I remember seeing a change for the better on many council estates, especially those where the majority of tenants took the option. Gardens were being tended, exteriors painted, new doors and windows fitted. all things that previously would have been left to the council to do. many ex council estates are now almost indistinguishable from private developments.
    Perhaps now that councils are starting to use new laws to evict anti social tenants we will eventually see the end of so called sink estates.
    Oh and I remember far too well those 16% interest rates, and it was all down to the Tory policy of trying to control inflation by interest rises.
  16. One trick ponies, or one club golfers
    Or something along those line I can not do the french but I HAVE NO REGRETS..... Good old Norm Lamont :rambo: :rambo: :rambo:
  17. i cant really get down to this level of discussion about policy without being out of my depth so go easy on me.

    however (deep breath)

    i am one of the buy-to-let scum that exists today and prospers because the amount of houses neeeded if far inferior to what is required. we were lucky enough to be left some inheritance and bougth 3 properties with it - and why not.

    i could have bought something nice or even cleared my mortgage but took the long term view.

    to simplify you have made it in this country if you were lucky enough to buy your house ten years ago. if you didnt my sympathys but this only goes so far. i certainly dont want house prices to drop so that in a while i can sell and make enough to give my kids a head start. i know that this is a selfish view and if everybodys house price dropped we would be at the same position but its just my capatilist mouth talking - sorry.

    right = i'm off to raise my tenants rent
  18. At the moment the with the present state of the housing market there is a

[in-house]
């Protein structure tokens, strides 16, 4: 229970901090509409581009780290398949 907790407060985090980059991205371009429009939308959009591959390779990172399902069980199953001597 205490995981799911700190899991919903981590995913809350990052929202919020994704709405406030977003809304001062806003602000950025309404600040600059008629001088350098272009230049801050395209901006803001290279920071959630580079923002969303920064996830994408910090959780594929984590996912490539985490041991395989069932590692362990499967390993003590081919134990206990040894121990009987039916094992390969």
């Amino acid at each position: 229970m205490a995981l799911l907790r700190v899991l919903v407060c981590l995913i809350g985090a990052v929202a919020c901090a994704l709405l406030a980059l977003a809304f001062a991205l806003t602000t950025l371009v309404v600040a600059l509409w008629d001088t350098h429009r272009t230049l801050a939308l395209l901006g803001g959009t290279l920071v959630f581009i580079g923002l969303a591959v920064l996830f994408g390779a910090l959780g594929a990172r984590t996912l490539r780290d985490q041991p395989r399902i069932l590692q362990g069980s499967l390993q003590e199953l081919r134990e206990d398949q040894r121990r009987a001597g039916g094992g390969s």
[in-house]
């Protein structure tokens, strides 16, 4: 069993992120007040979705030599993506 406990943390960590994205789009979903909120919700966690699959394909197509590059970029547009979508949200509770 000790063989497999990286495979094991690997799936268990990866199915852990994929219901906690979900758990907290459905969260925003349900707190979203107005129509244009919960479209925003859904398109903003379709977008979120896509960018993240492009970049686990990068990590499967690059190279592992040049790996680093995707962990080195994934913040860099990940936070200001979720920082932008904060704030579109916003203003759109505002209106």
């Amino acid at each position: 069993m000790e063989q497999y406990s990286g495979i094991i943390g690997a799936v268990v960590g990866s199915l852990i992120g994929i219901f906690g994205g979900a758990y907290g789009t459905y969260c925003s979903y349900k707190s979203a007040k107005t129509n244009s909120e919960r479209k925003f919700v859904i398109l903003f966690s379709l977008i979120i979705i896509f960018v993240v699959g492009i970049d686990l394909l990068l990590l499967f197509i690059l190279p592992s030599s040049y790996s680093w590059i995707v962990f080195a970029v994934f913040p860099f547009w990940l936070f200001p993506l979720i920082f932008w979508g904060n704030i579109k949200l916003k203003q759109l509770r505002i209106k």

think tank recommendation that its better to rent at the moment !!
    This is due to the 'owners ' having the problems of paying off mortguages that they hoped the rent income would pay from letting.With interest rates rising and overheads the profits are getting very small .

    The other big money buyers are the developers ---buy a house with a large garden and then build another two houses there.

    My house is paid for ---- however in 1967 when I bought my first house for
    £2,770 we only earned about £30 pw and it was hardship .However we did manage to live .
    My second house bought for £10,000 sold for £33.000 in the late seventies .Interest rates then peaked at 16% and people are complaining about 6% at the moment!!

    :nemo: :nemo:
  19. Seaweed

    Seaweed War Hero Book Reviewer

    1. Obviously some people get badly caught by it, but raising interest rates DOES control inflation. For anyone on a pension (which NEVER really keep pace with inflation) inflation is the BIG enemy that they can do nothing about once they are old.

    2. One big bounce in house prices was caused by all the wimmin caterwauling that their income wasn't taken into account because the lenders figured that when the babies started coming young couples wouldn't be able to keep up payments. The wimmin with much noisy fuss got this changed so INSTANTLY all their incomes could be used to pay mortgages - so, INSTANTLY, UP went house prices as much more money was chasing the same number of houses.

    3. Right to Buy was what peole wanted - they voted for it with their pockets. One result (as already remarked) was a huge investment in just thos eproperties which has transformed SOME council estates. You can tell who isn't on board by the old front doors and chicken-wire fences.

    4. As to houses being unaffordable, someone must be buying them! The higher prices provide a rationale for more building and in some areas this is beginning to bite as new houses are coming into the market and prices are levelling off - but as always this is a patchy thing and only true in some areas, not others. A neighbour of mine is on his third agent so his house is obviously over-priced. We need the buy-to-let sector in order to achieve labour flexibility and we need that in order to keep the economy modern.

    4. Life isn't meant to be fair.
  20. may I comment from the sharp end some of the reasons for this:-

    1. Silly people taking out a certain mortgage with an additional £30000 unsecured loan under the Consumer Credit Act. This invariably means that they are immediately in negative equity. Why not take out only what they need and don't take take extra for plasma screen TVs and holidays. Get your furniture from family and friends until you can afford new stuff.

    2. Your average smallie sailor is £35000 in debt. I heard an interesting fact recently that COs of training establishments - Collingrad and the like - now do not fine but give 9s - kids do not have the money and being kept on board is a punishment. Compare that to 30 year ago when handing over your dosh was a punishment and being forced to stay on board was an opportunity to earn extra cash by doing an oppos duty.

    3. I have not had to deal with any repos since I took over in my new job. Currently I have 4 on the go. They are most certainly on the up.